Honing Your Craft—Part 2: Workshops & Conferences
You’ve heard other writers talking about taking workshops or attending conferences and you wonder if you’re missing out on something. What’s the difference, and how do you decide if either is right for you?
Workshops typically run for a few hours, but they can be longer, and they focus on only one topic. Cost-wise, they can be expense or relatively cheap, depending on who’s running it. They’re usually reasonably priced though, and you can often find inexpensive workshop being hosted by your local library. They might even be free, so you might want to consider taking one. If it’s run by an author you’d like to meet, or maybe an agent or publisher, it could be worthwhile to register. It’s a good opportunity to network and start building your contact list, as well as meet other local writers.
Conferences, on the other hand, can be quite costly. Expect them to last anywhere from one full day to up to a week. The speakers will be well known in their field and there will be lots to pick from. Each speaker usually has about an hour and there will be two or three sessions running concurrently, with short breaks after each hour. Before registering, read over all the session information thoroughly, as you’ll have to pick the ones you want to attend. Make certain they are of interest or you’ll just be wasting your time and money. Some conferences are general in nature, meaning you can expect speakers from an assortment of genres. Others are genre-specific. If you only write romance, you might want to think twice about attending a conference for mystery writers.
In addition to the cost of the conference, you need to be aware of where it is being held. Is it local or out of town? It may be out of the country. You’ll have to factor in the costs of transportation and maybe a hotel. And don’t forget the books you’ll probably end up buying. If the speakers are published authors, you can expect them to have a book signing table.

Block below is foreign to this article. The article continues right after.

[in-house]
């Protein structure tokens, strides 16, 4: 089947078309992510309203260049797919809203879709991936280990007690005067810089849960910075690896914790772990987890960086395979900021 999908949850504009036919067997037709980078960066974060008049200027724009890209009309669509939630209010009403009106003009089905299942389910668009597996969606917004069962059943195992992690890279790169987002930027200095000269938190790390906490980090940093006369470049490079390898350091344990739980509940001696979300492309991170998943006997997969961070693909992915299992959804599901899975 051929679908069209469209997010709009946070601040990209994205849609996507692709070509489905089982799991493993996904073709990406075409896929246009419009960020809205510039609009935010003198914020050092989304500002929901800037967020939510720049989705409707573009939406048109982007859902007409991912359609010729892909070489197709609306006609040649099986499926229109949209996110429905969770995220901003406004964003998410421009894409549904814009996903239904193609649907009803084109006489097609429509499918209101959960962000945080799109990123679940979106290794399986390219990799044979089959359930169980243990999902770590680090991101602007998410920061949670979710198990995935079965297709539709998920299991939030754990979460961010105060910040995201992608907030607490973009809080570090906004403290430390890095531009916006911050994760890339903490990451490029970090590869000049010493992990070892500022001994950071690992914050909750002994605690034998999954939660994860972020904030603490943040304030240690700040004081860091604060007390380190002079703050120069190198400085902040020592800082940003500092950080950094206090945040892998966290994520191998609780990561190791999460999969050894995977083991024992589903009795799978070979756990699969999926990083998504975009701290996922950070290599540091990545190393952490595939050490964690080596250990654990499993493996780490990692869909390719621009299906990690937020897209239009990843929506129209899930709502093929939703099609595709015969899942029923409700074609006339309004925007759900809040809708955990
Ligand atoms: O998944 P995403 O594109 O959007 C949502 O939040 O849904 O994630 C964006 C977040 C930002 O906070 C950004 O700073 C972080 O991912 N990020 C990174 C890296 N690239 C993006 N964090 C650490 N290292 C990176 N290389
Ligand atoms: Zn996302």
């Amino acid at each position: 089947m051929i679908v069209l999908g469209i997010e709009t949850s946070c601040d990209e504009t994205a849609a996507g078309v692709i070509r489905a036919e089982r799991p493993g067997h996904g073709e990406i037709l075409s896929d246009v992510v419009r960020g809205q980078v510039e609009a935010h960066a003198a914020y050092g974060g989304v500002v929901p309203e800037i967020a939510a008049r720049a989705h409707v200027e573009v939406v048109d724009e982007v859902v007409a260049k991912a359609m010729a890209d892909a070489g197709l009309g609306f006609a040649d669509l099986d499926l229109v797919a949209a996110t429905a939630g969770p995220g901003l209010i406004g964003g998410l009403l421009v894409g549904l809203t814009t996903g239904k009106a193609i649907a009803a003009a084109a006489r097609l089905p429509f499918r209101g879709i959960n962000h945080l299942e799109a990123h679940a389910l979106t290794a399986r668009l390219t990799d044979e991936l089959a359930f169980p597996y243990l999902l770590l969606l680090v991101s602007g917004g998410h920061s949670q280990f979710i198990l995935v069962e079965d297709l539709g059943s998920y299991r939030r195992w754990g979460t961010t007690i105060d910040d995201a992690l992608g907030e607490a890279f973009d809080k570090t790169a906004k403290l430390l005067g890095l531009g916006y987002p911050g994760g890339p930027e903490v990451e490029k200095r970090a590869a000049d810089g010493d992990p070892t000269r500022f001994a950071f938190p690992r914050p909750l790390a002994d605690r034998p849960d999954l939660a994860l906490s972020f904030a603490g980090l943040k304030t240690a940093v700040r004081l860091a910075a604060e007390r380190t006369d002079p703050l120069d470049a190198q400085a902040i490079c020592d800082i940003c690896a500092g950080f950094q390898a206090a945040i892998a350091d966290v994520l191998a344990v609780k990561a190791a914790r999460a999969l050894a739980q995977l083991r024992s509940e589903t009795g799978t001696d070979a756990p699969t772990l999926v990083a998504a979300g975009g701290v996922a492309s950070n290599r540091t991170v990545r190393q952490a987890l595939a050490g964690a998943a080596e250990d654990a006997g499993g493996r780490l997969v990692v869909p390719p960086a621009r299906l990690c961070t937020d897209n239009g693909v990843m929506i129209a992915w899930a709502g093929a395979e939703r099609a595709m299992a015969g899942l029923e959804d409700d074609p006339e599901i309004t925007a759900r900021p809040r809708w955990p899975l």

Besides authors, frequently some of the speakers will be agents or publishers. A lot of conferences are now including blue pencil and pitch sessions. They are about 10 to 15 minutes long, and if you have a novel almost ready to go, they’re something to consider signing up for. A blue pencil session is where you provide about five to ten pages of your novel and sit one-on-one with an author or other writing professional. They go over your manuscript and let you know what works and what needs to be re-worked. A pitch session is about the same length of time, but with an agent, and you give them your best pitch to sell your book. You need to memorize what you say—no reading off a piece of paper. You have to demonstrate you know exactly what your novel is about and the best way to present it. It’s more a practice session, but if you’re lucky, the agent is in your genre and is interested in your story.
Both workshops and conferences can be beneficial for both new and experienced writers. Like everything else, it’s up to you to decide which one best suits your needs and budget. Search the internet and check the ads in writing magazines. Do your homework, meet fellow writers, rub elbows with some pros and have fun!
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